Dear GiftTree Blogger Extraordinaire, please tell us the true story of St Valentine and why we celebrate this lovely day (apart from the fact that we totally love getting chocolate and flowers and gourmet gift baskets from our sweeties.)
Of course! The heart-stopping story of St. Valentine begins way back in Ancient Rome: Gladiators! Caesars! Chariot races!
….*crickets*….*puzzled, skeptical glances*…
OK, OK it’s not really that exciting. In reality, all historians know about the real St. Valentine is that he lived during the Roman empire in the 3rd century, and died in Italy, close to a bridge, on February 14.
Bo-ring! So why is one of the most lucrative and popular American holidays attributed to this dead Italian guy?
Well, there is one story about how he refused to worship Roman Emperor Claudius -which in the Christian tradition meant he was brave and important – so the Pope gave him a feast day, commemorating his death and life. Valentine’s death also coincided with the mid-February pagan Roman holiday of Lupercalia, a day that involved sacrificing goats and dogs and running around the city naked, wearing the skins of the newly-sacrificed animals over your head and whipping young vestal virgins to encourage fertility. (Really.)
So when the Catholic Church rose to power, celebrating St Valentine’s Feast instead of Lupercalia was a way to elevate Christianity above the perceived worldliness of Rome and encourage wholesome living. The day became what you might call a Big Deal and people throughout Christendom acknowledged it by eating together and praying to the Saint.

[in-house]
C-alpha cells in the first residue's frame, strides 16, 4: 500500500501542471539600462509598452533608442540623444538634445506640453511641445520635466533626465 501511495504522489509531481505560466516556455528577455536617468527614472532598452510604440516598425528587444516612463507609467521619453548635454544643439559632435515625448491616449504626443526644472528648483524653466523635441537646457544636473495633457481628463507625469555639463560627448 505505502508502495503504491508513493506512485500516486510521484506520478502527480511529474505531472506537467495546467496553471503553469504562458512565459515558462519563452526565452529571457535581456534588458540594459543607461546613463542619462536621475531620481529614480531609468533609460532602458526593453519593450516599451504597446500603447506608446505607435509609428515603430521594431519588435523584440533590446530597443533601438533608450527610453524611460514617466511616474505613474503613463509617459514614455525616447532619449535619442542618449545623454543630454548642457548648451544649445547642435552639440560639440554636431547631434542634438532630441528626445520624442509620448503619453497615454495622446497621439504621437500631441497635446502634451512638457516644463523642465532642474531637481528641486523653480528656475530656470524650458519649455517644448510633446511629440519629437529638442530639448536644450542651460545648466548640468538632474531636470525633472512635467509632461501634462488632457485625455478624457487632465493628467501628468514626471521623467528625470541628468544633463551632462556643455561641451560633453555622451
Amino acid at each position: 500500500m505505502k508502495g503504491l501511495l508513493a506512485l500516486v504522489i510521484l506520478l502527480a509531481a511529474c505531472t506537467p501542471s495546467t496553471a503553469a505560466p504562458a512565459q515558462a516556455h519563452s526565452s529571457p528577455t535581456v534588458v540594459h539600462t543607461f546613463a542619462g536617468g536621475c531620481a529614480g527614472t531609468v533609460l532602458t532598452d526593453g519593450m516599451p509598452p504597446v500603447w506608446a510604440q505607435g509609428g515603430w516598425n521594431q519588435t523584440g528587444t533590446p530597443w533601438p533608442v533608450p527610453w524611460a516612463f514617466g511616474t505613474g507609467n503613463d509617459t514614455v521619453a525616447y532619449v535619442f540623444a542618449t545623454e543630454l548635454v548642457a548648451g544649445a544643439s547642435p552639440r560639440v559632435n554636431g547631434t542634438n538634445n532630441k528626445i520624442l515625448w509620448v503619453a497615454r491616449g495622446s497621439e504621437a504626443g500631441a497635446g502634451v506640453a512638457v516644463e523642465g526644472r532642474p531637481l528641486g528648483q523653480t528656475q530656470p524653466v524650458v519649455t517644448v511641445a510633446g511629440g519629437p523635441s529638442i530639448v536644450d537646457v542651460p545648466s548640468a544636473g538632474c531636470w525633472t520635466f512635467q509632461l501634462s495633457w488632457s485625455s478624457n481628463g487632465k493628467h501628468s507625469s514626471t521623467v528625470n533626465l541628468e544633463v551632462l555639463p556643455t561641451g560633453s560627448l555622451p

But what about the love, the romance, the cards, the flowers, the chocolate, all that?
Aha! Good question. About a thousand years after St Valentine kicked the bucket there lived this famous English writer named Geoffrey Chaucer. He wrote The Canterbury Tales and popularized many things about medieval life, the most important of which was courtly love. Fair maidens, chivalry, knights, all that.
During this time it was also believed that birds were most likely to mate together mainly in mid-February – giving rise to “the birds and the bees” and “love birds” clichés. And so with the combination of mid-February bird mating rituals, Chaucher’s poems, the maidens and noblemen falling in love at court, and the already established Feast Day, you have the makings of a modern romantic holiday.
OK, but flowers and chocolate?
Oh yes, that. Basically as society progressed throughout the Industrial Revolution in England, people had more money to spend, businesses opened for specialty purposes and people had more money to create and buy fancy consumable things like chocolate confections and large collections of roses. Eventually Valentine’s greeting cards became mass-produced by the millions, allowing people to buy cards instead of writing poems or letters. All of these traditions came “across the pond” when America was settled.
A couple of centuries later, companies like FTD, Hallmark and eventually online companies (GiftTree included!) have helped make Valentine’s Day a household consumer holiday to the tune of $20 billion dollars in nationwide retail spending just last year.
Yep, billion with a B. Even brave St Valentine couldn’t have imagined that.
So have a happy Valentine’s Day! (And no whipping of vestal virgins, please.)